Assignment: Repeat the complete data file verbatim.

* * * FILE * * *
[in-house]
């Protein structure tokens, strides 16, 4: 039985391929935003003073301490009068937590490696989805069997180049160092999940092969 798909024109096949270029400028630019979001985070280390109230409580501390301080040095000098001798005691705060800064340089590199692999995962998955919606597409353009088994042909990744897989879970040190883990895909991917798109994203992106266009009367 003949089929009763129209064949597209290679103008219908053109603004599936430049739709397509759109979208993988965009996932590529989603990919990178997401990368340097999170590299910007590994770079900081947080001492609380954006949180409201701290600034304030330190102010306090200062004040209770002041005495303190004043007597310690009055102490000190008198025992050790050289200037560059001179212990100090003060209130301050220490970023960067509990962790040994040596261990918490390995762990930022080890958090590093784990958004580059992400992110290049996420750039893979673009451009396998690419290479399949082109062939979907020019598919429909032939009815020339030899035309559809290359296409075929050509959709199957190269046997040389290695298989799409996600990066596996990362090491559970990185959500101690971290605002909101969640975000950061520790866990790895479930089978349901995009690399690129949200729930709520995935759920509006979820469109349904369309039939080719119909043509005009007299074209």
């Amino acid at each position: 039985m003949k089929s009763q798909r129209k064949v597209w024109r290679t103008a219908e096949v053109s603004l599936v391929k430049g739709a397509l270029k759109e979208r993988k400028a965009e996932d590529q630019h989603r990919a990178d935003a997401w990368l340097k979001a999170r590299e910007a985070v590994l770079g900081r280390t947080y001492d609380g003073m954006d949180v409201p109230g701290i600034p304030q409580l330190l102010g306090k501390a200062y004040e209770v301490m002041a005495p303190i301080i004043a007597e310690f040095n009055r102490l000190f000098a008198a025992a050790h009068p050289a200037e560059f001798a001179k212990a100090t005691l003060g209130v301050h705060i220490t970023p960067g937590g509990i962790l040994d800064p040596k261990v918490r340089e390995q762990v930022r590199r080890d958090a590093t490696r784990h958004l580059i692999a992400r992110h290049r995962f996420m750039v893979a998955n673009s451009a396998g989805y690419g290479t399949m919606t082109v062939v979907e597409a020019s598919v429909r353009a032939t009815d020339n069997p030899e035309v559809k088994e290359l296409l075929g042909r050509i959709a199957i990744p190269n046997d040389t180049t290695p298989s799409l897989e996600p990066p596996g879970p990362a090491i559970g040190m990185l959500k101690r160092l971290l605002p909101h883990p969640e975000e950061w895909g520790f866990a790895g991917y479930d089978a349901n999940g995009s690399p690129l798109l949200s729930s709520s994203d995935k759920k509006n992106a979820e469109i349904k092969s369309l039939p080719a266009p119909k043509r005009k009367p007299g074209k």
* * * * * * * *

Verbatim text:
[in-house]
């Protein structure tokens, strides 16, 4: 039985391929935003003073301490009068937590490696989805069997180049160092999940092969 798909024109096949270029400028630019979001985070280390109230409580501390301080040095000098001798005691705060800064340089590199692999995962998955919606597409353009088994042909990744897989879970040190883990895909991917798109994203992106266009009367 003949089929009763129209064949597209290679103008219908053109603004599936430049739709397509759109979208993988965009996932590529989603990919990178997401990368340097999170590299910007590994770079900081947080001492609380954006949180409201701290600034304030330190102010306090200062004040209770002041005495303190004043007597310690009055102490000190008198025992050790050289200037560059001179212990100090003060209130301050220490970023960067509990962790040994040596261990918490390995762990930022080890958090590093784990958004580059992400992110290049996420750039893979673009451009396998690419290479399949082109062939979907020019598919429909032939009815020339030899035309559809290359296409075929050509959709199957190269046997040389290695298989799409996600990066596996990362090491559970990185959500101690971290605002909101969640975000950061520790866990790895479930089978349901995009690399690129949200729930709520995935759920509006979820469109349904369309039939080719119909043509005009007299074209």
């Amino acid at each position: 039985m003949k089929s009763q798909r129209k064949v597209w024109r290679t103008a219908e096949v053109s603004l599936v391929k430049g739709a397509l270029k759109e979208r993988k400028a965009e996932d590529q630019h989603r990919a990178d935003a997401w990368l340097k979001a999170r590299e910007a985070v590994l770079g900081r280390t947080y001492d609380g003073m954006d949180v409201p109230g701290i600034p304030q409580l330190l102010g306090k501390a200062y004040e209770v301490m002041a005495p303190i301080i004043a007597e310690f040095n009055r102490l000190f000098a008198a025992a050790h009068p050289a200037e560059f001798a001179k212990a100090t005691l003060g209130v301050h705060i220490t970023p960067g937590g509990i962790l040994d800064p040596k261990v918490r340089e390995q762990v930022r590199r080890d958090a590093t490696r784990h958004l580059i692999a992400r992110h290049r995962f996420m750039v893979a998955n673009s451009a396998g989805y690419g290479t399949m919606t082109v062939v979907e597409a020019s598919v429909r353009a032939t009815d020339n069997p030899e035309v559809k088994e290359l296409l075929g042909r050509i959709a199957i990744p190269n046997d040389t180049t290695p298989s799409l897989e996600p990066p596996g879970p990362a090491i559970g040190m990185l959500k101690r160092l971290l605002p909101h883990p969640e975000e950061w895909g520790f866990a790895g991917y479930d089978a349901n999940g995009s690399p690129l798109l949200s729930s709520s994203d995935k759920k509006n992106a979820e469109i349904k092969s369309l039939p080719a266009p119909k043509r005009k009367p007299g074209k």